A few weeks ago we traded our buck and a bred boar doe for a doe in milk. When we looked at her she was healthy and happy. When they brought her a week later, she was very ill and appeared starving. We spent a week nursing her back to health. Finally got her healthy and was able to get some milk from her. She was the goat that didn’t know she was a goat and she always wanted in the house and wouldn’t run with the other goats. She was finally starting to make friends and would go to the meadow with them and we were hopeful that she would be fine. 2 nights ago we were awakened by a goat screaming outside the living room window. She was on the ground in obvious distress. All the signs were anaphylactic shock. We have no idea what actually happened to put her in that condition. No sign of injury or illness.  I know that we should have epinephrine on hand, and we always did when we had goats before, but every trip to the store I’ve forgotten it. So my negligence led to us losing our first goat here.  I believe that her body and organs were damaged from the state she was in when she came here and despite our efforts to get her healthy again, it was too much for her. We have no idea how old she was but from experience, I would guess at least 5 years maybe more. I do know that whatever happened to her before, but she was happy, cared for and loved the last few weeks of her life.

























Everything doesn’t go as planned all of the time but you learn from it and go on.  You accept the good with the bad. This life isn’t all good and wonderful. Some parts are very tough to deal with, but it is all worth it.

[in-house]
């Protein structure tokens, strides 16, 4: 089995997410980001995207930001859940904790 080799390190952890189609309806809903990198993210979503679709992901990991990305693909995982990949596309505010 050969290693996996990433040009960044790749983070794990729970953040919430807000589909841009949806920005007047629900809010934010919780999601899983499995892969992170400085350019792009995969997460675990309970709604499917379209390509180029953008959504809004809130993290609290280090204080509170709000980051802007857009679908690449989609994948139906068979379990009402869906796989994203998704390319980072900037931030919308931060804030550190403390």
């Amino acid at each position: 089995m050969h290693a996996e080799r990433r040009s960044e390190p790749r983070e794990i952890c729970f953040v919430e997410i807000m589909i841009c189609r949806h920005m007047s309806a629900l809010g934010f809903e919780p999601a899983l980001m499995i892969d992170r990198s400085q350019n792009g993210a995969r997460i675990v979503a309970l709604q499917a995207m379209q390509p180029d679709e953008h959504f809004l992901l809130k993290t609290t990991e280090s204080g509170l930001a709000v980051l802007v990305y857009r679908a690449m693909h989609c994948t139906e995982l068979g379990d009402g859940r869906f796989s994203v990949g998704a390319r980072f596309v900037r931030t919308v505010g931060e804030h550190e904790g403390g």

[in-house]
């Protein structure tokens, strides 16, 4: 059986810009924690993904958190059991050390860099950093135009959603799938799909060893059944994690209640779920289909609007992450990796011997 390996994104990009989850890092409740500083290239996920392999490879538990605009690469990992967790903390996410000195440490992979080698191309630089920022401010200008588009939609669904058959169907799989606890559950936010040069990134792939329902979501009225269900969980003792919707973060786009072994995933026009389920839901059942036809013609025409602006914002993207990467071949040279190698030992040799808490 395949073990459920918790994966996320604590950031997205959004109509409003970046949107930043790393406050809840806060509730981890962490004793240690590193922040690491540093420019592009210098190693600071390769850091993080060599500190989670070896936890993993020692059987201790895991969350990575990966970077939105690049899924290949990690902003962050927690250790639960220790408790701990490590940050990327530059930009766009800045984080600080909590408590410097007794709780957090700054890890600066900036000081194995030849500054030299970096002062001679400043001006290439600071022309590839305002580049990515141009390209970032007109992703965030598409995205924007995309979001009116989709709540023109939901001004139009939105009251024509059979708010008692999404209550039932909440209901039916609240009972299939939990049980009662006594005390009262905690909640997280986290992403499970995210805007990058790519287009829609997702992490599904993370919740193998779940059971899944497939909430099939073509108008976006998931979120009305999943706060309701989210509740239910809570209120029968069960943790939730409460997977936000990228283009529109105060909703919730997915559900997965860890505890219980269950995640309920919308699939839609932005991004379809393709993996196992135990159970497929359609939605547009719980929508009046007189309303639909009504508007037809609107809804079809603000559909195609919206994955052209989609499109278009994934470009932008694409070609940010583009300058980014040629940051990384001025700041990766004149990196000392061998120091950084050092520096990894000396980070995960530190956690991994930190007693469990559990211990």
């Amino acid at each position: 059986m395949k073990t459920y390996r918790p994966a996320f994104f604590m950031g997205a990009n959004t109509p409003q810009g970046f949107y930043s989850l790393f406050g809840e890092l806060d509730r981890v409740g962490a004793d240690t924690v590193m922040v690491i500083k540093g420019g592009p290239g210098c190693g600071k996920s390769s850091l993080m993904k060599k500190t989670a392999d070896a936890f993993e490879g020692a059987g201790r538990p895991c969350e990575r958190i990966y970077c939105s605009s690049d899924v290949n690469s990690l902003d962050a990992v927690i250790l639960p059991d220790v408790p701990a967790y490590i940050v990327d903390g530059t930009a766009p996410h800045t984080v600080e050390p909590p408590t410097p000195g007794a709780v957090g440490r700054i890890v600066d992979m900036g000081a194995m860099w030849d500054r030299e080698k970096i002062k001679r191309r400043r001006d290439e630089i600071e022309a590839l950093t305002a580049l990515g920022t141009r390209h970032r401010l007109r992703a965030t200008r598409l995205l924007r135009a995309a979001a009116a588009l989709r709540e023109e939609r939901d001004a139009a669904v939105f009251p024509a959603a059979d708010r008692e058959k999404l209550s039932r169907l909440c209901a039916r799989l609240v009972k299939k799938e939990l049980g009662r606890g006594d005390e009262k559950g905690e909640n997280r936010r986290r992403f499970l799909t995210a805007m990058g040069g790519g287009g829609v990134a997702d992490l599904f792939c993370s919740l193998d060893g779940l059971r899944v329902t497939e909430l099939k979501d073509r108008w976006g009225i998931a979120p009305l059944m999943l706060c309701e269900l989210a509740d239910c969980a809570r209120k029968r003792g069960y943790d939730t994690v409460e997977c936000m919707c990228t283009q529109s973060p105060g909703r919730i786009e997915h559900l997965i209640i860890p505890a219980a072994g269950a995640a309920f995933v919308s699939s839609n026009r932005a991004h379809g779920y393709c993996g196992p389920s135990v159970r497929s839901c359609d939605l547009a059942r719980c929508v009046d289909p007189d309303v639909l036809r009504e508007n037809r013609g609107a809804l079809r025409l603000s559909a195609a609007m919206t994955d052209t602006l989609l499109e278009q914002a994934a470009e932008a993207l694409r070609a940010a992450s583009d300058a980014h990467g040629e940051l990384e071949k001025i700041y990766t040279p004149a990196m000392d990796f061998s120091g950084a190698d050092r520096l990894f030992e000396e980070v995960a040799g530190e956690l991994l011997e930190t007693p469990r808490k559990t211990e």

Tuesday, July 19, 2016

some updates.....

Been busy around here the past few weeks. Since we only have a short summer we get as much done as we can. We got the rest of the trailers torn down and the rubbish burnt. 

I will need to add that pic later as I didn't bring it with me. 

We have been working on the barn. I will try to take some video this weekend when we are working on it. 


We also have officially started on our house. One log peeled!!! Only 50 or so to go. 

Have a good week everyone!




Sunday, July 10, 2016

Turning a dream, into a plan and into reality

The name of our blog and Facebook page is “ Nothing happens unless first a dream.” It is a very profound statement if you stop to think about it. Some people have no dreams or no vision of where they want to be. I feel sorry for those people.  Most people have a dream of where they want to be in 10 years or before retirement or some other milestone marker.

We’ve been told we are dreamers and have unrealistic dreams. Our dream was to live off grid in the mountains in Montana. Crazy? Maybe. Unrealistic? Nope. No dream is unrealistic, unless you are dreaming of living on mars or something like that.

The Plan